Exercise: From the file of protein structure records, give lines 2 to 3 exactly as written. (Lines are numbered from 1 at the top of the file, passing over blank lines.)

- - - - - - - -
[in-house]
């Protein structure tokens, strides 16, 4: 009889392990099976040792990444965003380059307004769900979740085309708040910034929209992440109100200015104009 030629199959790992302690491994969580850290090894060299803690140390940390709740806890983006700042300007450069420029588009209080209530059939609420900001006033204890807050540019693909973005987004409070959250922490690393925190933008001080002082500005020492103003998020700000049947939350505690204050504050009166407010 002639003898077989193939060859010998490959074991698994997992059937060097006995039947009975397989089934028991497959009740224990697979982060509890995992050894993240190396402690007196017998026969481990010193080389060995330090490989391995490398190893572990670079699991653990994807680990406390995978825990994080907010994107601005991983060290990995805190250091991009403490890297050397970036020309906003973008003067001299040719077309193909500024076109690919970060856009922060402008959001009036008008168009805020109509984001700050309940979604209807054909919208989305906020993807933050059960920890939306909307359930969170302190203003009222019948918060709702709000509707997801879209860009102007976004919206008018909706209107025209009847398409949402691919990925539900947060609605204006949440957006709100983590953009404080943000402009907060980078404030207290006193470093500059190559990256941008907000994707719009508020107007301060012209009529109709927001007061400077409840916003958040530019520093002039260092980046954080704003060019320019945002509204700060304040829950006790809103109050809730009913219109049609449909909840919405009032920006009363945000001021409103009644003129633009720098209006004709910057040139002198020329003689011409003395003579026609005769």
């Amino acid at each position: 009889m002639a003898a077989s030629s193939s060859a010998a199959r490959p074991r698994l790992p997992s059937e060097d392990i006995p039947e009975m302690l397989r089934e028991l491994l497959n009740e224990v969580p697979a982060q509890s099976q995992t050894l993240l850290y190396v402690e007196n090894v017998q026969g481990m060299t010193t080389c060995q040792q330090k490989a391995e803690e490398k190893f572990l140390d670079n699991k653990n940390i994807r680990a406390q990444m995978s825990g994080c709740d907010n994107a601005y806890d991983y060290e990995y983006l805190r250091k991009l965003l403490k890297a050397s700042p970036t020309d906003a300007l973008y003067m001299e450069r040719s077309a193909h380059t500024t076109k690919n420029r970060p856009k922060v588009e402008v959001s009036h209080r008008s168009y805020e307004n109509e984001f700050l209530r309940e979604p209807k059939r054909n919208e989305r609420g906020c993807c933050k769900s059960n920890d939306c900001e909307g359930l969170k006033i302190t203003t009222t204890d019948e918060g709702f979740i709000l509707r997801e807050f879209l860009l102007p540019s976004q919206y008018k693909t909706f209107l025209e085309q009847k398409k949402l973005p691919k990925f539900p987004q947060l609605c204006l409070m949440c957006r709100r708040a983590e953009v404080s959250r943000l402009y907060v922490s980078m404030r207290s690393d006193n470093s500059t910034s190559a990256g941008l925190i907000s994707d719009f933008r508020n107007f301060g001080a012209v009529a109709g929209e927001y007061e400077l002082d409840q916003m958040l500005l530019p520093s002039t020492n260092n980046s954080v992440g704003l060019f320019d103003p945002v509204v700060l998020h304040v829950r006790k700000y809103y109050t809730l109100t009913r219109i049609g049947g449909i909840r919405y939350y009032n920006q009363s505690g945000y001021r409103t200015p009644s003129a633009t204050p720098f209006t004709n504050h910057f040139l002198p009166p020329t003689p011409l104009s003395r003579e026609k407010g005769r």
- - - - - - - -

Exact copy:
């Protein structure tokens, strides 16, 4: 009889392990099976040792990444965003380059307004769900979740085309708040910034929209992440109100200015104009 030629199959790992302690491994969580850290090894060299803690140390940390709740806890983006700042300007450069420029588009209080209530059939609420900001006033204890807050540019693909973005987004409070959250922490690393925190933008001080002082500005020492103003998020700000049947939350505690204050504050009166407010 002639003898077989193939060859010998490959074991698994997992059937060097006995039947009975397989089934028991497959009740224990697979982060509890995992050894993240190396402690007196017998026969481990010193080389060995330090490989391995490398190893572990670079699991653990994807680990406390995978825990994080907010994107601005991983060290990995805190250091991009403490890297050397970036020309906003973008003067001299040719077309193909500024076109690919970060856009922060402008959001009036008008168009805020109509984001700050309940979604209807054909919208989305906020993807933050059960920890939306909307359930969170302190203003009222019948918060709702709000509707997801879209860009102007976004919206008018909706209107025209009847398409949402691919990925539900947060609605204006949440957006709100983590953009404080943000402009907060980078404030207290006193470093500059190559990256941008907000994707719009508020107007301060012209009529109709927001007061400077409840916003958040530019520093002039260092980046954080704003060019320019945002509204700060304040829950006790809103109050809730009913219109049609449909909840919405009032920006009363945000001021409103009644003129633009720098209006004709910057040139002198020329003689011409003395003579026609005769």
């Amino acid at each position: 009889m002639a003898a077989s030629s193939s060859a010998a199959r490959p074991r698994l790992p997992s059937e060097d392990i006995p039947e009975m302690l397989r089934e028991l491994l497959n009740e224990v969580p697979a982060q509890s099976q995992t050894l993240l850290y190396v402690e007196n090894v017998q026969g481990m060299t010193t080389c060995q040792q330090k490989a391995e803690e490398k190893f572990l140390d670079n699991k653990n940390i994807r680990a406390q990444m995978s825990g994080c709740d907010n994107a601005y806890d991983y060290e990995y983006l805190r250091k991009l965003l403490k890297a050397s700042p970036t020309d906003a300007l973008y003067m001299e450069r040719s077309a193909h380059t500024t076109k690919n420029r970060p856009k922060v588009e402008v959001s009036h209080r008008s168009y805020e307004n109509e984001f700050l209530r309940e979604p209807k059939r054909n919208e989305r609420g906020c993807c933050k769900s059960n920890d939306c900001e909307g359930l969170k006033i302190t203003t009222t204890d019948e918060g709702f979740i709000l509707r997801e807050f879209l860009l102007p540019s976004q919206y008018k693909t909706f209107l025209e085309q009847k398409k949402l973005p691919k990925f539900p987004q947060l609605c204006l409070m949440c957006r709100r708040a983590e953009v404080s959250r943000l402009y907060v922490s980078m404030r207290s690393d006193n470093s500059t910034s190559a990256g941008l925190i907000s994707d719009f933008r508020n107007f301060g001080a012209v009529a109709g929209e927001y007061e400077l002082d409840q916003m958040l500005l530019p520093s002039t020492n260092n980046s954080v992440g704003l060019f320019d103003p945002v509204v700060l998020h304040v829950r006790k700000y809103y109050t809730l109100t009913r219109i049609g049947g449909i909840r919405y939350y009032n920006q009363s505690g945000y001021r409103t200015p009644s003129a633009t204050p720098f209006t004709n504050h910057f040139l002198p009166p020329t003689p011409l104009s003395r003579e026609k407010g005769r």